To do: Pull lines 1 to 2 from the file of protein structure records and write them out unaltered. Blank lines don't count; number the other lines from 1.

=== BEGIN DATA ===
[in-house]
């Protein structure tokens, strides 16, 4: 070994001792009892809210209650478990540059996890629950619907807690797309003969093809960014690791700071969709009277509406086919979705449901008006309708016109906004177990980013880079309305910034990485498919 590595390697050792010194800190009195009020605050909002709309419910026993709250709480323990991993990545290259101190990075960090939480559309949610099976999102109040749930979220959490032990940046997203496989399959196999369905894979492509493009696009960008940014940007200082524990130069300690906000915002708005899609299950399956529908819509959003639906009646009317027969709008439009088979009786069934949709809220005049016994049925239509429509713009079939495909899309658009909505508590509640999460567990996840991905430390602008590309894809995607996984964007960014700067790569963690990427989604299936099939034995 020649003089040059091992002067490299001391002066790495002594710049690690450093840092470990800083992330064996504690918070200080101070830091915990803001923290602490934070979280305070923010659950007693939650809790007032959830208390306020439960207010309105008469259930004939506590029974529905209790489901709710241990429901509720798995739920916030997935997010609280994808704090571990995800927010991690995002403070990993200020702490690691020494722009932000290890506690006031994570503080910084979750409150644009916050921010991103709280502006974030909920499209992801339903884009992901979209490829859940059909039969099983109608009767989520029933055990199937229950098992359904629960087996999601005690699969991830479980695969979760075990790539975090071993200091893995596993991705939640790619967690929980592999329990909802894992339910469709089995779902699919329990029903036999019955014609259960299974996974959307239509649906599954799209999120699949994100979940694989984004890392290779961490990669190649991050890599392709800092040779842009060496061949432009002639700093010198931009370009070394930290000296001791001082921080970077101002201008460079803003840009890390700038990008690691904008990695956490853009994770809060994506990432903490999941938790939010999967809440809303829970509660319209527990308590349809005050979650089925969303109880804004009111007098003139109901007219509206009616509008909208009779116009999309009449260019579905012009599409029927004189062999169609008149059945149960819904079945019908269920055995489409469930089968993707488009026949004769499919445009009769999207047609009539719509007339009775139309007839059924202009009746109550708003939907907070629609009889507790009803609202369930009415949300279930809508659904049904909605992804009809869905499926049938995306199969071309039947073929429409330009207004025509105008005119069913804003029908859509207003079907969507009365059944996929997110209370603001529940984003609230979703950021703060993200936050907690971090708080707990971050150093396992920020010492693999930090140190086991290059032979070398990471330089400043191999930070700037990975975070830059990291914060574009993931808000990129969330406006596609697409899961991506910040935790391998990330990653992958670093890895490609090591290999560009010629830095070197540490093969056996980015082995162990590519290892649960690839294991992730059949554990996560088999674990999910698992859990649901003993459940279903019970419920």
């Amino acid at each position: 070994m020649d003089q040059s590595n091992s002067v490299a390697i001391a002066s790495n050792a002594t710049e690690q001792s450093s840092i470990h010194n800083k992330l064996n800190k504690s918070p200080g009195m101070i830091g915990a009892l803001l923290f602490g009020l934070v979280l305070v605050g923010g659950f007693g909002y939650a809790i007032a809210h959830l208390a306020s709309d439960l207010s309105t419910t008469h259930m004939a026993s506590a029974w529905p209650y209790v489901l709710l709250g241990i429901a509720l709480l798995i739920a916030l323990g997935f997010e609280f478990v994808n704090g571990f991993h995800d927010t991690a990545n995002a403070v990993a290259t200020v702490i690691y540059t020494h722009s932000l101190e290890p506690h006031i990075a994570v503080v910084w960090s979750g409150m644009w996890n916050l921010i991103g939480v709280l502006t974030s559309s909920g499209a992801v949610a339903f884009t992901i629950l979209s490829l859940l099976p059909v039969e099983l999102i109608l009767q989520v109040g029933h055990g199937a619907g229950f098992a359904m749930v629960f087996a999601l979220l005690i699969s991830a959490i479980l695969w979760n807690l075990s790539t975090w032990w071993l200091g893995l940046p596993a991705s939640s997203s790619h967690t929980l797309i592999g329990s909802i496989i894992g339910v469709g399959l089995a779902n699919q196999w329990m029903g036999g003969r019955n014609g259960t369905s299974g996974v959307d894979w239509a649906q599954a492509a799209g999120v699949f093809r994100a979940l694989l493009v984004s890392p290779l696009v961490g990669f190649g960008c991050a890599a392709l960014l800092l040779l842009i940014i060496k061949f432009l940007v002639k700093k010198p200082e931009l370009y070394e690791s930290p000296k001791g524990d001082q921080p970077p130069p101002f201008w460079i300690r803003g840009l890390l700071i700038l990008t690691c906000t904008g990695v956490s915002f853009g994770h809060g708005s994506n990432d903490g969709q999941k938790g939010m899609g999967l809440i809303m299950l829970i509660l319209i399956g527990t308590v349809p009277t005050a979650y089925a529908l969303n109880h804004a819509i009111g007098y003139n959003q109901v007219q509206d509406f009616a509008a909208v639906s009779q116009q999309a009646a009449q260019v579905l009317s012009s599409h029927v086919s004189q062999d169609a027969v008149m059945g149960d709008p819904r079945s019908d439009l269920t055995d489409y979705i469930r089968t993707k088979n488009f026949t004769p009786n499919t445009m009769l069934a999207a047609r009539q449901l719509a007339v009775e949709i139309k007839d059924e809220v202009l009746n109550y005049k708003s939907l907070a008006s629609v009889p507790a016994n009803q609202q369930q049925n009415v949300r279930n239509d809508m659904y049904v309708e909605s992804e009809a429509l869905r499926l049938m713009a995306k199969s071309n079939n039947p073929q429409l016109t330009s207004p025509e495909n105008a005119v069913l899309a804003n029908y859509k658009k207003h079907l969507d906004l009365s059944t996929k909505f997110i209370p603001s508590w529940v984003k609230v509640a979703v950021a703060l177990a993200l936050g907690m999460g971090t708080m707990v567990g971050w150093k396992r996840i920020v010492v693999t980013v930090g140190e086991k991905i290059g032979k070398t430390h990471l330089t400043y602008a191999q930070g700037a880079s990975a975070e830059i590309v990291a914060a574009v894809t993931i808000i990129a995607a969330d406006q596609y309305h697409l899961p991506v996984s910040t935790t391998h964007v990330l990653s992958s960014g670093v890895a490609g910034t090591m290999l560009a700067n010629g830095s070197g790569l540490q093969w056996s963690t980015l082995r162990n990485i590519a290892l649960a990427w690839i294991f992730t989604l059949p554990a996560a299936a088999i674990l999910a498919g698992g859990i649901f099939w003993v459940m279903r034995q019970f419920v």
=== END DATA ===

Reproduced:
[in-house]
């Protein structure tokens, strides 16, 4: 070994001792009892809210209650478990540059996890629950619907807690797309003969093809960014690791700071969709009277509406086919979705449901008006309708016109906004177990980013880079309305910034990485498919 590595390697050792010194800190009195009020605050909002709309419910026993709250709480323990991993990545290259101190990075960090939480559309949610099976999102109040749930979220959490032990940046997203496989399959196999369905894979492509493009696009960008940014940007200082524990130069300690906000915002708005899609299950399956529908819509959003639906009646009317027969709008439009088979009786069934949709809220005049016994049925239509429509713009079939495909899309658009909505508590509640999460567990996840991905430390602008590309894809995607996984964007960014700067790569963690990427989604299936099939034995 020649003089040059091992002067490299001391002066790495002594710049690690450093840092470990800083992330064996504690918070200080101070830091915990803001923290602490934070979280305070923010659950007693939650809790007032959830208390306020439960207010309105008469259930004939506590029974529905209790489901709710241990429901509720798995739920916030997935997010609280994808704090571990995800927010991690995002403070990993200020702490690691020494722009932000290890506690006031994570503080910084979750409150644009916050921010991103709280502006974030909920499209992801339903884009992901979209490829859940059909039969099983109608009767989520029933055990199937229950098992359904629960087996999601005690699969991830479980695969979760075990790539975090071993200091893995596993991705939640790619967690929980592999329990909802894992339910469709089995779902699919329990029903036999019955014609259960299974996974959307239509649906599954799209999120699949994100979940694989984004890392290779961490990669190649991050890599392709800092040779842009060496061949432009002639700093010198931009370009070394930290000296001791001082921080970077101002201008460079803003840009890390700038990008690691904008990695956490853009994770809060994506990432903490999941938790939010999967809440809303829970509660319209527990308590349809005050979650089925969303109880804004009111007098003139109901007219509206009616509008909208009779116009999309009449260019579905012009599409029927004189062999169609008149059945149960819904079945019908269920055995489409469930089968993707488009026949004769499919445009009769999207047609009539719509007339009775139309007839059924202009009746109550708003939907907070629609009889507790009803609202369930009415949300279930809508659904049904909605992804009809869905499926049938995306199969071309039947073929429409330009207004025509105008005119069913804003029908859509207003079907969507009365059944996929997110209370603001529940984003609230979703950021703060993200936050907690971090708080707990971050150093396992920020010492693999930090140190086991290059032979070398990471330089400043191999930070700037990975975070830059990291914060574009993931808000990129969330406006596609697409899961991506910040935790391998990330990653992958670093890895490609090591290999560009010629830095070197540490093969056996980015082995162990590519290892649960690839294991992730059949554990996560088999674990999910698992859990649901003993459940279903019970419920």